Impact of the Proposed Health Care Policy on Nursing

The last legislative chapter in the Health Care debate came to a commencement when the House passed, for the second time, a package of fixes to the bill that President Barack Obama had signed, on March 26. This monumental decision will change many aspects of health care system in the United States. Not only will it affect the millions of Americans who are in need of medical care and insurance coverage, but will also influence employment opportunities in health care—especially careers in the nursing profession.

health care policy debated in Washington

Specifics on the Health Care Act

Many Americans lack basic health care coverage through a third-party payer. Under the Health Care Bill, more Americans will be eligible for coverage through a new public insurance plan or a revision of Medicare. Providing this coverage will allow more people to access the health care system to receive both preventive and health maintenance services. Providing these services will decrease the number of costly emergency department visits and—in turn—improve the health of the overall population.

As part of the Heath Care Bill, more people will have access to preventive care. Patients can be screened for illnesses that are easily treated at early stages. Diagnosing and treating illnesses at this stage generally provides for a more favorable outcome. People will be able to access education aimed at improving their health and decreasing the chances of developing a chronic illness.

Unfortunately, there are insufficient numbers of primary care providers to meet the needs of all the newly insured, however; nurses are uniquely suited to meet this demand. Family nurse practitioners, adult nurse practitioners, and pediatric nurse practitioners can provide primary care to meet the increased demand and that care comes at a more affordable cost to the patient and the third-party payer.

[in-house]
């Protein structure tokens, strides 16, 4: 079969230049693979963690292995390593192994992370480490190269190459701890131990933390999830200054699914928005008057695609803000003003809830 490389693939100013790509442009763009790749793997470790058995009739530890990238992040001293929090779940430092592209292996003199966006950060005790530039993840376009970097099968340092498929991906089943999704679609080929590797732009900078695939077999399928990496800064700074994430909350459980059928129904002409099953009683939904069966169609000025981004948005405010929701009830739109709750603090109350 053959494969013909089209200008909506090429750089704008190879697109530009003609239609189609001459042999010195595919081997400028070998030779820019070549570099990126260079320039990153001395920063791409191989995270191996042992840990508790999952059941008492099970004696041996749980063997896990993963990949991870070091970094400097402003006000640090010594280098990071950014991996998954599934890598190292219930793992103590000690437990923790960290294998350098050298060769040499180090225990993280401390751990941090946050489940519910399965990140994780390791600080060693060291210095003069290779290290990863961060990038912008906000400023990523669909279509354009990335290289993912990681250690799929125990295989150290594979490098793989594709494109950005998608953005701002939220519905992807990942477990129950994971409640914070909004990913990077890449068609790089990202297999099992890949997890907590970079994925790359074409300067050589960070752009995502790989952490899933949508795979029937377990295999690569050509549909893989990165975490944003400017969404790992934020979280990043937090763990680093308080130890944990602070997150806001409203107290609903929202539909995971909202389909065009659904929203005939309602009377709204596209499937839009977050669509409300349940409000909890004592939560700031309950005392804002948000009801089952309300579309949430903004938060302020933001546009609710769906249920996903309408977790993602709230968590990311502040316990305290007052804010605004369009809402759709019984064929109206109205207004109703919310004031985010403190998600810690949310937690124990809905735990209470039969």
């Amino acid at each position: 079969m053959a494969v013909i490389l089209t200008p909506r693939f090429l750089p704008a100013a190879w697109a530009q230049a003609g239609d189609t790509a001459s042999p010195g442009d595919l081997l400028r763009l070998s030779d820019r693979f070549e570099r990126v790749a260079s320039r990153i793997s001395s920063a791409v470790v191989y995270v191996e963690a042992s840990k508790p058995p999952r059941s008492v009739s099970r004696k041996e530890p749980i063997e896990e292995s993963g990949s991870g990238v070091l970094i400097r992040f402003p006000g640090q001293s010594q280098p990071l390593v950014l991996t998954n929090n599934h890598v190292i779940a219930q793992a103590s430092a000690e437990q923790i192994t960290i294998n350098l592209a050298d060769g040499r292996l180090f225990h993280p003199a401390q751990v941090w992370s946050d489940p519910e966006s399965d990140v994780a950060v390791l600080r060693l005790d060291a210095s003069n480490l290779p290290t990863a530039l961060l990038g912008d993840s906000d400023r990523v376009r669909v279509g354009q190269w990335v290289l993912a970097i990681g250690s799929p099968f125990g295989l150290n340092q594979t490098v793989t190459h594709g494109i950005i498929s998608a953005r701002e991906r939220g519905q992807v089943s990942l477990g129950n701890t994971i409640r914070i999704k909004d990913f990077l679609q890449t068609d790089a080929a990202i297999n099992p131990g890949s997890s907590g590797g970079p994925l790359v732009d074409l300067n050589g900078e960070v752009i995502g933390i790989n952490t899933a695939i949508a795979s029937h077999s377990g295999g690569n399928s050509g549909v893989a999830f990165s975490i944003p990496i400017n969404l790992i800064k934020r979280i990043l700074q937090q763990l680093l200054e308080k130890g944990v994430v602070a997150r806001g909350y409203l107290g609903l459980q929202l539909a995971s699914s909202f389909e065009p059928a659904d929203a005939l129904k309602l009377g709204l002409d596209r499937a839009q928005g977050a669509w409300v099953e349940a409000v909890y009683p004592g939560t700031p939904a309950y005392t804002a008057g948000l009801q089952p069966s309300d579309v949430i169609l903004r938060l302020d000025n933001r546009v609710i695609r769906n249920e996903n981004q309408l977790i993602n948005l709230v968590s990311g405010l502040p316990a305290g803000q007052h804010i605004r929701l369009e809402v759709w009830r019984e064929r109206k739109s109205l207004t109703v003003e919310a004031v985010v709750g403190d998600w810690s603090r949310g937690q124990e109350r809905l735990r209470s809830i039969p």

How the Health Care Bill will Help Employment Prospects in Nursing

Nurses will adapt to the changes of health care legislation and will continue to provide quality care to patients. The passing of the Health Care Bill is one strong contributor to the increasing need for more nurses. According to the Bureau of Labor Statistics, employment of registered nurses is expected to grow by 22 percent from 2008 to 2018, much faster than the average for all occupations. An expected 581,500 new jobs are expected to be created in this decade time span, among the largest number of new jobs for any occupation.

For more reading on Health Care:

White House 
Health Reform
U.S. Department of Health and Human Services

External links provided on are for reference only. Rasmussen College does not guarantee, approve, control, or specifically endorse the information or products available on websites linked to, and is not endorsed by website owners, authors and/or organizations referenced.

Carol Bunge, RN, MHA is Dean of Nursing at Rasmussen College's School of Nursing. She heads the Practical Nursing program on the Moorhead, MN college campus. Carol has been a nurse for 23 years. Her work experience includes intensive care nursing, surgical nursing, managed care, home care nursing, and administration. Carol's previous teaching experience includes online education for Allied Health students. Carol received her BSN from Indiana University and her MHA from University of Southern Indiana. She is currently enrolled in the MSN program at University of North Dakota with plans to segue into the PhD nursing program. Carol served 22 years in the U.S. Army retiring as a Captain in the Nurse Corps.

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